For Mother’s Day, Pete took me up to Carova. It’s become a tradition for us, to go north and see if there are new foals in the herd. This year we saw “Rosa” the first foal born this season. At one point we spotted three pairs of horses grazing very near one another on the west side of the same dune. I found that interesting behavior as usually stallions keep their mares well away from other stallions, for fear of their mare being stolen.

One reality of a busy life is that I cannot be everywhere at once. Increasingly I rely on generous spotters who share their sightings with me. The Swallowtail butterflies on thistle come to you thanks to photographer-friend Pat Draisey. She’d photographed them here before, and I mentioned to her to check her older images for time of year. That’s a handy way to use the digital information available to us; we can be more alert to nature’s patterns and rhythms. Sure enough, it was this time of year, so she checked Alligator River Refuge and reported back that swallowtails were there in good numbers. I might not have had the chance to experience them and photograph them myself had she not shared her sighting with me before.

I am writing this at the beginning of the last week of “spring” in our Outer Banks calendar. Memorial Day always marks the official start of the busy, summer season, although the sun doesn’t sing out summer for another month. Regular readers know that my own nature-based summer sign is the blooming of the sea oats, and we have to wait about five more weeks for that!

Meanwhile, enjoy these sights of Outer Banks springtime.




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Here are the two owlets.

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The first day I watched the older bird stretch its wings, the owlet acted as if it had no idea how to control them. The younger looked--in human-speak--astonished.

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This may not seem like much of a first flight, but this signaled the beginning of leaving the nest for good. A few days later both birds were on the wing.

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Here is the brave, lone duckling, stretching its wings as part of bathing and preening after its long swim over to the platform at Bodie Light.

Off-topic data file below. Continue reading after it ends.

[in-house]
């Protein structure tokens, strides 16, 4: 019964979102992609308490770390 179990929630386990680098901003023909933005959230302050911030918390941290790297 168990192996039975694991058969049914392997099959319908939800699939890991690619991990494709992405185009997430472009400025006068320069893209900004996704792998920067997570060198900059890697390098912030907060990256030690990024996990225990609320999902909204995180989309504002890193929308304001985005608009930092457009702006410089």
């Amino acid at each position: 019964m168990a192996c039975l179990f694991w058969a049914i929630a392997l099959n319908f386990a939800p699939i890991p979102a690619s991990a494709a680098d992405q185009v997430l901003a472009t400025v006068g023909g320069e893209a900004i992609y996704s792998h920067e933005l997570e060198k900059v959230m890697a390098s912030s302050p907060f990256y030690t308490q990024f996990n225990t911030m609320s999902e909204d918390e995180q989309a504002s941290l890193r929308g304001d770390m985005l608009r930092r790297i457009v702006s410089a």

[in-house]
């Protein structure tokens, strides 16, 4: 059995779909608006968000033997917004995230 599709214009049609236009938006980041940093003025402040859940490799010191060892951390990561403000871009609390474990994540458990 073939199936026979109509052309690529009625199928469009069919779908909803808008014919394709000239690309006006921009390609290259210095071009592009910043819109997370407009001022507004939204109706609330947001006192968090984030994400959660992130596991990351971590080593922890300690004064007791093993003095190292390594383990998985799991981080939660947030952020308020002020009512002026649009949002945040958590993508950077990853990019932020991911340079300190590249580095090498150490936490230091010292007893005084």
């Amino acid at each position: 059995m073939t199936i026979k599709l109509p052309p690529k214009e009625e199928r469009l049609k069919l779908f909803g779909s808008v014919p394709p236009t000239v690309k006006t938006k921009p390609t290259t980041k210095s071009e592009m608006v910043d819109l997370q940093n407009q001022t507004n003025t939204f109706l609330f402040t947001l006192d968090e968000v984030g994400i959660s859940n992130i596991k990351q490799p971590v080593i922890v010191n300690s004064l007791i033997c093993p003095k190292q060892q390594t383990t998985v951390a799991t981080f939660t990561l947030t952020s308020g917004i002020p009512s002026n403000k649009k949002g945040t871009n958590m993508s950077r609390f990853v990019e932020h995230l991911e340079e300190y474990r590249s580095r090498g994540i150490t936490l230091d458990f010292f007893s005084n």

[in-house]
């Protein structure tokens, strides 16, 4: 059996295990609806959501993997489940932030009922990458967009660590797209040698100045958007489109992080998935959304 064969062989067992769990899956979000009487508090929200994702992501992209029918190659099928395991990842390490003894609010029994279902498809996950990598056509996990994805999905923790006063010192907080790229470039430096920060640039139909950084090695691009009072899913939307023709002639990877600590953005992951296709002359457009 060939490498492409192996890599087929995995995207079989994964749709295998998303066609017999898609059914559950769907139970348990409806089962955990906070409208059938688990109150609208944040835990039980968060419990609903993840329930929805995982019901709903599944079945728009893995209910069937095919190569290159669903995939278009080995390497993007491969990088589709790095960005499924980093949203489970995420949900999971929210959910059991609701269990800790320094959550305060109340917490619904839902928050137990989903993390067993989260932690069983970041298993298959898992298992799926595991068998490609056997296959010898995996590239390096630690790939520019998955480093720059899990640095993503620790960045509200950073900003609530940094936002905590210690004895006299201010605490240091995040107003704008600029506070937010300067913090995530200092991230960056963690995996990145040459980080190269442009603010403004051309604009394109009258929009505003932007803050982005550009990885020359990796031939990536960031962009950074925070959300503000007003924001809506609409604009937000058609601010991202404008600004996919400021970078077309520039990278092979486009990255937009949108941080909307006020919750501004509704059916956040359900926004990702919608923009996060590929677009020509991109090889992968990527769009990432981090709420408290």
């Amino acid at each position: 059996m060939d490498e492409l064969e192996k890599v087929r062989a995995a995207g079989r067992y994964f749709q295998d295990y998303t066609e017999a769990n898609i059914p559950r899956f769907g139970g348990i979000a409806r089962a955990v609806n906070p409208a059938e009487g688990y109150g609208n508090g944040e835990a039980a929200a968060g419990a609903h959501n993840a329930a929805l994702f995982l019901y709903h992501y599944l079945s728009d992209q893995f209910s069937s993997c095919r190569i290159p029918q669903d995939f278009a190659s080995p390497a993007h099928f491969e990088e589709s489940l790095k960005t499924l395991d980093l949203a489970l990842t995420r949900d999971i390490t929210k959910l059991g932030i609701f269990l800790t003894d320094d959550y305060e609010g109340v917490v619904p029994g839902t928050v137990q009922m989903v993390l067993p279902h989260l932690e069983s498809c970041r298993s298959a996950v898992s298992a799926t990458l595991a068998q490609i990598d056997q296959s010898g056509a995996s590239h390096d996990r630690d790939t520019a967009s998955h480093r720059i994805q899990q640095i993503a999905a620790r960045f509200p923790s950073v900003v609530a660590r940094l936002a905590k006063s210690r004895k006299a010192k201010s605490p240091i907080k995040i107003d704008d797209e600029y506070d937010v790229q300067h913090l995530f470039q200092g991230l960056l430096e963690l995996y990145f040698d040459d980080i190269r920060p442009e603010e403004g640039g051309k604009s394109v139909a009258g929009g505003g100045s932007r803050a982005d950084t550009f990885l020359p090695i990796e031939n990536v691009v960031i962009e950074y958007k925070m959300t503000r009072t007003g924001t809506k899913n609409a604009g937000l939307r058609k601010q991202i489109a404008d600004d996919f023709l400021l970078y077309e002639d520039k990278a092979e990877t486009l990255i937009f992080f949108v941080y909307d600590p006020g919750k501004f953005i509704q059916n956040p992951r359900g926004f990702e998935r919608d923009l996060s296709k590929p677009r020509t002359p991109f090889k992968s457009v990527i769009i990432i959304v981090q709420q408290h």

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Here is the group of Black-necked Stilts along with a few of the large flock of Avocets that were present.

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The Stilts are handsome in their black-and-white plumage and bright pink legs.

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For years I have longed to see Avocets in breeding plumage here. I see them in winter but seem to miss them in spring. Seeing them with old friends was a treasure.

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Here is Rosa, first foal of the season.

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A little beachside nap sounds like the perfect antidote to the spring sleepies.

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Swallowtails and Thistle.

posted by eturek at 10:49 PM

Comments [3]



Tuesday, May 5, 2015
All that I am is this breaking...
I’ve been thinking lately about the ways in which photography communicates emotion. Subtleties of color, shape, line or texture combine with light and shadow to create not only a picture but a feeling. (I’ve been thinking about music and poetry too, and all the ways both differ from prose.) Light is key: its direction, its intensity, its color. Because the moment of tripping the shutter happens in an instant, and because the speed of that shutter opening and closing can be lightning fast, I often think of photography as freezing time. Our eyes and minds watch the movie of life while our cameras are busy isolating stills, revealing details we miss moment by moment.

Still cameras can also be called upon to render time’s passing. Think of the effect choosing a long exposure/slow shutter speed gives, or panning with a subject to follow its motion. Deciding when to use a fast shutter speed to freeze time and isolate every detail of that instant in tack-sharp focus and when to deliberately lengthen the exposure to portray time’s passing is a creative, aesthetic decision. I would say it is also an emotional decision, because the photographs produced in either instance produce entirely different emotional responses, at least in me.

I’ve spent years focusing on waves, trying to time that perfect instant of a wave cresting, just about to break. Lately I have also been working with the opposite technique and panning with the water’s movement toward shore. Both of these exercises remind me of one of my favorite poems by one of my favorite poets, Judith Bailey. She has recently published a collection of her poems, Impassable Roads, and this poem is included. (Judith is OBC’s own vintageart; she is also an artist and often posts about history and heritage.) I love the whole poem, and for years I’ve read her lines about the wave as a metaphor for loss. Lately, I’ve seen a new meaning—the exuberance of living the life you were meant to live, moment by moment.

(making a living)

i am the songbird
though i build my nest
feed myself and my young
i exist for the moment
he opens the door of his life
i sing, all that i am
is this song
echoing in the canyon of cosmos
lingering, this moment lasts
forever…
and i am the wave
cresting, peaking
i reach toward heaven
i exist for the moment
i learn in the fall
all that i am
is this breaking
booming on the eternal shore
cleansing, this is the way
of forgetfulness…
and i am the great tree
where bird builds her nest
and wave threatens my roots—
because my roots run deep
i can do nothing but remain
to receive the sun